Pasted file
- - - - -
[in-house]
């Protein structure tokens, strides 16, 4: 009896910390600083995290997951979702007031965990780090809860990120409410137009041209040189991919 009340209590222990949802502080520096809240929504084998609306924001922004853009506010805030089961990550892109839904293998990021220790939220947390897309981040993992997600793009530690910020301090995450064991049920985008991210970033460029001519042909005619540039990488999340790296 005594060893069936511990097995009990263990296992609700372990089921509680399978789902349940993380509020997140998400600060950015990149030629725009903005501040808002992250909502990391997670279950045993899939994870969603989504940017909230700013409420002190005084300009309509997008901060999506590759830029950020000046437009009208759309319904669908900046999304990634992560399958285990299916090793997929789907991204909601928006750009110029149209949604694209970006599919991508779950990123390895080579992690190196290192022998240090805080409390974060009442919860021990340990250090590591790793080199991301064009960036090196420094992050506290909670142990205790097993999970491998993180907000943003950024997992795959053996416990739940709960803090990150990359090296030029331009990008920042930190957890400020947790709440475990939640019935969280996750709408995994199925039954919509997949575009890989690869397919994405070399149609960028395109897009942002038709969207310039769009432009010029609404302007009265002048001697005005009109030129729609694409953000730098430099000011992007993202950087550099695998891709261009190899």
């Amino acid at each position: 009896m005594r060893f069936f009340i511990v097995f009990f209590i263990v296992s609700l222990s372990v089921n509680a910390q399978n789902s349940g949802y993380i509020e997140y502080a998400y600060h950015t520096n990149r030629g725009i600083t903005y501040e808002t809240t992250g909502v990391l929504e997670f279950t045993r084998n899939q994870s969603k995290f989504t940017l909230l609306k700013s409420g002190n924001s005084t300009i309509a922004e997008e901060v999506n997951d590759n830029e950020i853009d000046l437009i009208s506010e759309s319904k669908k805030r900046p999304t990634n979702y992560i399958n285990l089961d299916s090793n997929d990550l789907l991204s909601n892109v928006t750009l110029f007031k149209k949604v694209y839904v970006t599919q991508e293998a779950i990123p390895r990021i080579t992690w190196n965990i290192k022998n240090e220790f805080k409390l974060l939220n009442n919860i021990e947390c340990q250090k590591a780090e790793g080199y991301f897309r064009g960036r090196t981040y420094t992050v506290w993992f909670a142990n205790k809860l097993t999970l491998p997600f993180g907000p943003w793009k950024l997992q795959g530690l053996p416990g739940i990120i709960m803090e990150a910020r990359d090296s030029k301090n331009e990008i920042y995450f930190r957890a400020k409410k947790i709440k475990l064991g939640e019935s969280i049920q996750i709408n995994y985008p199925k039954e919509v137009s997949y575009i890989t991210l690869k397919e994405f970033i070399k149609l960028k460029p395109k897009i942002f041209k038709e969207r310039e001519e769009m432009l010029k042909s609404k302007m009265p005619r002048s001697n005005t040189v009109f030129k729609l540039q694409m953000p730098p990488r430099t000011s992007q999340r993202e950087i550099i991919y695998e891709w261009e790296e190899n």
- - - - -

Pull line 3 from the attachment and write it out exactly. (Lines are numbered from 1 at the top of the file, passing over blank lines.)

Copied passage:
């Amino acid at each position: 009896m005594r060893f069936f009340i511990v097995f009990f209590i263990v296992s609700l222990s372990v089921n509680a910390q399978n789902s349940g949802y993380i509020e997140y502080a998400y600060h950015t520096n990149r030629g725009i600083t903005y501040e808002t809240t992250g909502v990391l929504e997670f279950t045993r084998n899939q994870s969603k995290f989504t940017l909230l609306k700013s409420g002190n924001s005084t300009i309509a922004e997008e901060v999506n997951d590759n830029e950020i853009d000046l437009i009208s506010e759309s319904k669908k805030r900046p999304t990634n979702y992560i399958n285990l089961d299916s090793n997929d990550l789907l991204s909601n892109v928006t750009l110029f007031k149209k949604v694209y839904v970006t599919q991508e293998a779950i990123p390895r990021i080579t992690w190196n965990i290192k022998n240090e220790f805080k409390l974060l939220n009442n919860i021990e947390c340990q250090k590591a780090e790793g080199y991301f897309r064009g960036r090196t981040y420094t992050v506290w993992f909670a142990n205790k809860l097993t999970l491998p997600f993180g907000p943003w793009k950024l997992q795959g530690l053996p416990g739940i990120i709960m803090e990150a910020r990359d090296s030029k301090n331009e990008i920042y995450f930190r957890a400020k409410k947790i709440k475990l064991g939640e019935s969280i049920q996750i709408n995994y985008p199925k039954e919509v137009s997949y575009i890989t991210l690869k397919e994405f970033i070399k149609l960028k460029p395109k897009i942002f041209k038709e969207r310039e001519e769009m432009l010029k042909s609404k302007m009265p005619r002048s001697n005005t040189v009109f030129k729609l540039q694409m953000p730098p990488r430099t000011s992007q999340r993202e950087i550099i991919y695998e891709w261009e790296e190899n």